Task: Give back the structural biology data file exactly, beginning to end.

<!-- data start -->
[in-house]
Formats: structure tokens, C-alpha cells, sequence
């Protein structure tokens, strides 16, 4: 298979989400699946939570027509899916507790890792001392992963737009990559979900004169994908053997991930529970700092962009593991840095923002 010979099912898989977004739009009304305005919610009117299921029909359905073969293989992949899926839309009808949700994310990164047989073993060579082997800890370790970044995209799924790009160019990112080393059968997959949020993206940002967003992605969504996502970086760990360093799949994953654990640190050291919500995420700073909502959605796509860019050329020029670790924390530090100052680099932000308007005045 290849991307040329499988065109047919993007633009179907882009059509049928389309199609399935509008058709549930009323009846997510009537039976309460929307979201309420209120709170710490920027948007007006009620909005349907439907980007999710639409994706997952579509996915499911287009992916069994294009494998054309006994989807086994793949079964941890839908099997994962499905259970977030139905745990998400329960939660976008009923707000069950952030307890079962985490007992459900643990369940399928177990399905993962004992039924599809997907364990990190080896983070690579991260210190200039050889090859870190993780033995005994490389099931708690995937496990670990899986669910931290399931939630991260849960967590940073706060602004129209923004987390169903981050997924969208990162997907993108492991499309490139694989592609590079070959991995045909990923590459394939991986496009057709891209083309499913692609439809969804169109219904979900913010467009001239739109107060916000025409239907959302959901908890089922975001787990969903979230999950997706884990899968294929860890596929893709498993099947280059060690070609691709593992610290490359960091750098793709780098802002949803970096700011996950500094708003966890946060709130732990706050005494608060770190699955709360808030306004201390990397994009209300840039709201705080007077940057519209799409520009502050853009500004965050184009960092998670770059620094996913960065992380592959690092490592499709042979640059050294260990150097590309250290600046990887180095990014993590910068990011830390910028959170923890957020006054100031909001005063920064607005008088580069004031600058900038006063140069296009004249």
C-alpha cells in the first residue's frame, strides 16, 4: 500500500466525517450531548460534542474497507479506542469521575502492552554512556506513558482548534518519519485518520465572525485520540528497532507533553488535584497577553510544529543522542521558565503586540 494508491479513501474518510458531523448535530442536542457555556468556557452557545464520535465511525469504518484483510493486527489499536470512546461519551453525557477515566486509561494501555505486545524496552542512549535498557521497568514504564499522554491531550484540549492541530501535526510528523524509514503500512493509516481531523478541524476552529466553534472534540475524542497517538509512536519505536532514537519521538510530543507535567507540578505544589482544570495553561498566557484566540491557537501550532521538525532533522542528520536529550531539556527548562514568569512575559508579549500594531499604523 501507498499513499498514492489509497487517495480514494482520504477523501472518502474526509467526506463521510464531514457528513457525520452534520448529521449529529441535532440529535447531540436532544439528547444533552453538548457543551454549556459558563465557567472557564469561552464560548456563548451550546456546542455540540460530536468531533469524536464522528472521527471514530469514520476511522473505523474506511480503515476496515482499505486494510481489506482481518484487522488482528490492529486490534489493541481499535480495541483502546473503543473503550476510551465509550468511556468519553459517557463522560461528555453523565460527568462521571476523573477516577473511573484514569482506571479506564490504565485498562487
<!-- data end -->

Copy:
[in-house]
Formats: structure tokens, C-alpha cells, sequence
């Protein structure tokens, strides 16, 4: 298979989400699946939570027509899916507790890792001392992963737009990559979900004169994908053997991930529970700092962009593991840095923002 010979099912898989977004739009009304305005919610009117299921029909359905073969293989992949899926839309009808949700994310990164047989073993060579082997800890370790970044995209799924790009160019990112080393059968997959949020993206940002967003992605969504996502970086760990360093799949994953654990640190050291919500995420700073909502959605796509860019050329020029670790924390530090100052680099932000308007005045 290849991307040329499988065109047919993007633009179907882009059509049928389309199609399935509008058709549930009323009846997510009537039976309460929307979201309420209120709170710490920027948007007006009620909005349907439907980007999710639409994706997952579509996915499911287009992916069994294009494998054309006994989807086994793949079964941890839908099997994962499905259970977030139905745990998400329960939660976008009923707000069950952030307890079962985490007992459900643990369940399928177990399905993962004992039924599809997907364990990190080896983070690579991260210190200039050889090859870190993780033995005994490389099931708690995937496990670990899986669910931290399931939630991260849960967590940073706060602004129209923004987390169903981050997924969208990162997907993108492991499309490139694989592609590079070959991995045909990923590459394939991986496009057709891209083309499913692609439809969804169109219904979900913010467009001239739109107060916000025409239907959302959901908890089922975001787990969903979230999950997706884990899968294929860890596929893709498993099947280059060690070609691709593992610290490359960091750098793709780098802002949803970096700011996950500094708003966890946060709130732990706050005494608060770190699955709360808030306004201390990397994009209300840039709201705080007077940057519209799409520009502050853009500004965050184009960092998670770059620094996913960065992380592959690092490592499709042979640059050294260990150097590309250290600046990887180095990014993590910068990011830390910028959170923890957020006054100031909001005063920064607005008088580069004031600058900038006063140069296009004249």
C-alpha cells in the first residue's frame, strides 16, 4: 500500500466525517450531548460534542474497507479506542469521575502492552554512556506513558482548534518519519485518520465572525485520540528497532507533553488535584497577553510544529543522542521558565503586540 494508491479513501474518510458531523448535530442536542457555556468556557452557545464520535465511525469504518484483510493486527489499536470512546461519551453525557477515566486509561494501555505486545524496552542512549535498557521497568514504564499522554491531550484540549492541530501535526510528523524509514503500512493509516481531523478541524476552529466553534472534540475524542497517538509512536519505536532514537519521538510530543507535567507540578505544589482544570495553561498566557484566540491557537501550532521538525532533522542528520536529550531539556527548562514568569512575559508579549500594531499604523 501507498499513499498514492489509497487517495480514494482520504477523501472518502474526509467526506463521510464531514457528513457525520452534520448529521449529529441535532440529535447531540436532544439528547444533552453538548457543551454549556459558563465557567472557564469561552464560548456563548451550546456546542455540540460530536468531533469524536464522528472521527471514530469514520476511522473505523474506511480503515476496515482499505486494510481489506482481518484487522488482528490492529486490534489493541481499535480495541483502546473503543473503550476510551465509550468511556468519553459517557463522560461528555453523565460527568462521571476523573477516577473511573484514569482506571479506564490504565485498562487